Self-managed superannuation funds are often part of a high net worth individual’s family group. The sole purpose of superannuation is to save up for and self-fund one’s retirement and there are tax concessions and incentives there for individuals to consider. However, often these concessions and incentives may be abused and often taxpayers fall into a heap when it comes to funding the superannuation fund through contributions, limited recourse borrowing arrangements and the purchase (and subsequent using) of property.
This workshop will consider the post 1 July 2017 contribution limits and different types of contributions including the use of the small business CGT concessions and new downsizer contribution in light of the $1.6m total superannuation balance cap, the tax issues to think about with the use of limited recourse borrowing arrangements including PCG 2016/5 and non-arm’s length income and impact on contribution limits, business real property and lease arrangements to related parties and consequent estate planning issues.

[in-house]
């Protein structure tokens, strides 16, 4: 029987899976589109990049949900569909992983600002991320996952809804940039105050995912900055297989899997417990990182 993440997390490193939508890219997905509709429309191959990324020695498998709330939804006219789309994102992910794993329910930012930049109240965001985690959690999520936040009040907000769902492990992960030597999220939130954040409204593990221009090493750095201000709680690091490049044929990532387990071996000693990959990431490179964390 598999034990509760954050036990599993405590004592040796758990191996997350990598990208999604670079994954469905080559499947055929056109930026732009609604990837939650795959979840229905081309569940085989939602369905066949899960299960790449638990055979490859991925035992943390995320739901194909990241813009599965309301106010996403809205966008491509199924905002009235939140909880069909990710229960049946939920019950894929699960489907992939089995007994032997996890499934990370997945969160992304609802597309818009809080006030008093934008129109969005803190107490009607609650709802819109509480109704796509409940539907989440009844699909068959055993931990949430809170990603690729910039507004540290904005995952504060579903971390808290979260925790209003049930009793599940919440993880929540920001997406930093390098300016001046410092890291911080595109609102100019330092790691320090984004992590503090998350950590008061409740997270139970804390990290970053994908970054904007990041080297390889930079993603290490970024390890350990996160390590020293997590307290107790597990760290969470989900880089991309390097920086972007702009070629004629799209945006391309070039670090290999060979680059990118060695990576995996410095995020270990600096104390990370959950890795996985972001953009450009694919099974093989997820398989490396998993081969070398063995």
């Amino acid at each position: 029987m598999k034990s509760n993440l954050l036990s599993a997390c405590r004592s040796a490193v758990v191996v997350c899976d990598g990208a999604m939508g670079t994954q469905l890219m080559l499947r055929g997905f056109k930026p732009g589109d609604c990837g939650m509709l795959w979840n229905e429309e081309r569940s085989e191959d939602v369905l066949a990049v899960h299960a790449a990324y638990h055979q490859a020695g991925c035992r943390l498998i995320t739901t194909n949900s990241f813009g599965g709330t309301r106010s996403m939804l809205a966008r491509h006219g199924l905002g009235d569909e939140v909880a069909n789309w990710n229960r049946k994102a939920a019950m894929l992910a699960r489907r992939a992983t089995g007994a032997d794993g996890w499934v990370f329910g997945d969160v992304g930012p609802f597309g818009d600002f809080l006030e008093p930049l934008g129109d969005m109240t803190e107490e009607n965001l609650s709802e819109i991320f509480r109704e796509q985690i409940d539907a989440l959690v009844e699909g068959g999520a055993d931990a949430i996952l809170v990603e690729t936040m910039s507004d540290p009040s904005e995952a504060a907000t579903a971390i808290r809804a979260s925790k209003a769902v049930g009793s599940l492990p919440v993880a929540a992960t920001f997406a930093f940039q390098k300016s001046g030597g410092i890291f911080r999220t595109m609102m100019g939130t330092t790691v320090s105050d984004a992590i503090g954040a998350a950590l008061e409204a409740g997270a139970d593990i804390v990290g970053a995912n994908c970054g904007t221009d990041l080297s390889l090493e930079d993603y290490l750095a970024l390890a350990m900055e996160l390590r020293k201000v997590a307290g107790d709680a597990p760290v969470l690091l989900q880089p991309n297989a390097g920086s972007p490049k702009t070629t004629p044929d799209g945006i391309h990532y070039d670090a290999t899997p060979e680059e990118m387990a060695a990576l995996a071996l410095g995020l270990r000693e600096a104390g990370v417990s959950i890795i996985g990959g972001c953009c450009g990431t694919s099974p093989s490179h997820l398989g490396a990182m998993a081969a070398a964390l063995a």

A case study will be used to highlight these pointsGone are the days where simple Wills and powers of attorney are used. In this day and age, it is very common for family groups to have assets held in individual names, discretionary trust structures and self-managed superannuation funds. Parties often ignore these structures as part of the estate plan, thinking that a Will should be able to deal with the whole lot.
CPD hours: 2
Price: $180 for member, $235 for non-member
Certification is provided upon completion
Presented by: Nathan Yii